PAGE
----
Um.. what? I tend to dislike people criticising books for these reasons, I recall seeing some similar comments regarding The First Law Trilogy by Joe Abercrombie as well. I mean people swear in real life. Its not like these characters were swearing every other sentence, it happened at times when I expect most people would swear. I wonder if Lynch had made up some swear words like they do on TV shows all the time (Frak, Frell etc) would people have even noticed??

8.       Okay one further, and probably most important but very quick question – having finished, will you pick up the sequel, Red Seas Under Red Skies?

Do you have to ask? 😉

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12 Comments

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12 responses to “The Lies of Locke Lamora – Read along wk5

  1. I completely agree that Locke is underestimating the threat of retaliation from the Bondsmagi. I mean, one could argue that he gave the Falconer a fate worse than death because he completely stripped him of any way to use his powers or to do much of anything for himself. Yeah, he totally deserved it, but at the same time it might not have been the wisest course of action. I’m hoping that we’ll see more Bondsmagi in the later books.

  2. You’ve got a point about the whole naming thing! Noboby would use their real names ever! Although I suppose most people would never come into contact with that sort of magic some may be complacent. I loved the fact that Locke had change his name and nobody knew his real name (I wonder what it really is or whether we’ll find out?) It did have a bit of a Bond film feel about it in parts I suppose – like the Locke in a Barrel scene – they could have just waited until enough time had elapsed – guess it would be a short story then though. LOL
    I think that by the end of the story I liked Locke a lot more – at the start he was definitely a bit arrogant (in terms of his own cleverness and being above everything). By the end he’d been brought down low and had had to come out fighting and show his true mettle!
    Great book and brilliant readalong with so many different theories and opinions.
    Lynn 😀

  3. Amy

    I sort of ignored the first question because I didn’t feel like anything I typed was an accurate account of how I felt about the legend. Locke wasn’t it but I think he liked the idea of it. In the end, he was really just a thief, a thief who didn’t even know what to do with the loot he acquired. Locke is definitely an interesting character.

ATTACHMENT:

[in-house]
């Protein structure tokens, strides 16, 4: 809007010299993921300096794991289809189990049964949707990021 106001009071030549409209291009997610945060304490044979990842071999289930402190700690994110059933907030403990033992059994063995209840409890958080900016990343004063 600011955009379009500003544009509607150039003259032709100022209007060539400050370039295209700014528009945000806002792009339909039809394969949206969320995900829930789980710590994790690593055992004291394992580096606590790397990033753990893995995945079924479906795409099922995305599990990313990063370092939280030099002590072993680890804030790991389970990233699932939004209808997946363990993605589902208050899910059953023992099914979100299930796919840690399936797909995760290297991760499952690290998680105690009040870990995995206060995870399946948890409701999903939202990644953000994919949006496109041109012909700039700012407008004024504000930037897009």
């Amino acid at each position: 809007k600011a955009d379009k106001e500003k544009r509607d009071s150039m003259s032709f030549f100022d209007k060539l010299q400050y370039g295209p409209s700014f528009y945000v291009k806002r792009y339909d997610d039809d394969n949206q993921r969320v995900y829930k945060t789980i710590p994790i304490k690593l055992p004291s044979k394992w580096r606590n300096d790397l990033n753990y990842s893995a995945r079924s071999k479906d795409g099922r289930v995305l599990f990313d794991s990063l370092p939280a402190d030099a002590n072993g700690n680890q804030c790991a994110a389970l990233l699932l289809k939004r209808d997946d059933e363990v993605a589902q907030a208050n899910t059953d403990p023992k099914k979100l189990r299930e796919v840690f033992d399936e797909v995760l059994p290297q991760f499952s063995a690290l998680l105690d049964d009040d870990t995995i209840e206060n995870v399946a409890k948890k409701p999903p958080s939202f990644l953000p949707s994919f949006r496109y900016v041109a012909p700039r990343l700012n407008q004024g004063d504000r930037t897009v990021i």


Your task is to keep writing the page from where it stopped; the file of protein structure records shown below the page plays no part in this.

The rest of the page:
I’m really looking forward to the next book.

  4. Pingback: I just have to keep you here . . until Jean. . . shows up! « the Little Red Reviewer

  5. Pingback: The Lies of Locke Lamora Read Along Part V « Darkcargo

  6. I imagine that the bonds magi keep the whole name thing VERY quiet and they are so expensive to employ that few people would ever come on contact with one. However, I agree that Locke will need to be very careful of men with tattoos on their wrists: sure the Falconer isn’t dead, but that is a technicality! 🙂

    • The whole name using thing that the Bondsmagi operate with seemed to be a big surprise to Locke and the rest so they’ve obviously managed to keep that little trick a closely guarded secret. I suppose the thing is – if you’re in a situation where you’re up against a Bondsmagi who has your name the likelihood of your living to tell the tale are fairly remote! So it’s probably something that you wouldn’t know about until basically it’s too late. The Falconer made the stupid mistake, like a number of players, of being over confident and also in playing with his victims. If he’d continued with his first strike and used Jean then it would have been totally different but he was enjoying himself too much! And so he was the master of his own downfall!
      Lynn 😀

  7. I love that Locke is human, and fallible, and vulnerable. He hurts, he bleeds (ok, maybe doesn’t bleed as much as he should, but still), he responds to things like a normal human being, not like a superhero.

    My take on the knitting needle thing was that Vorchenza wanted to appear as the dim old lady who just sits there, harmlessly knitting. and you’re right, knitting needs are big suckers!!

    Chains liked to say “thieves prosper, and the rich remember”. well, i think the Bondsmagi remember too. Locke is rash and he can be completely stupid. I’ve got to believe the Bondsmagi show up in future books, they are just too cool, too crazy, and too fucking demented for Lynch to just leave aside.

  8. In tv/movies, I like to call that “magic CPR”. Its resurrection powers work best if you start sobbing wildly and yell “Don’t die on me now!” :D.

    Also, I like your idea that the Bondsmage magic might be entirely name-based, like for objects as well as people. In that case, maybe Elderglass is a purely magic material, which can only be shaped by people who know its true name?

  9. nrlymrtl

    I have seen people put good books down because of cussing and sex. Do they shelve friends because they cuss and have sex? Both are part of the human condition, even if you are not currently participating.

  10. Major fit of giggles for me too with that quote, it was awesome. And giggles again with your theory about amnesia… I guess you’re then immune to all bondsmage tricks! That makes you want to consider severe head trauma, just for the sake of it 😉
    I think I would bleed to death if someone stabbed me in the neck with a knitting needle, it’s huge! She really did deserve that punch in the face for that!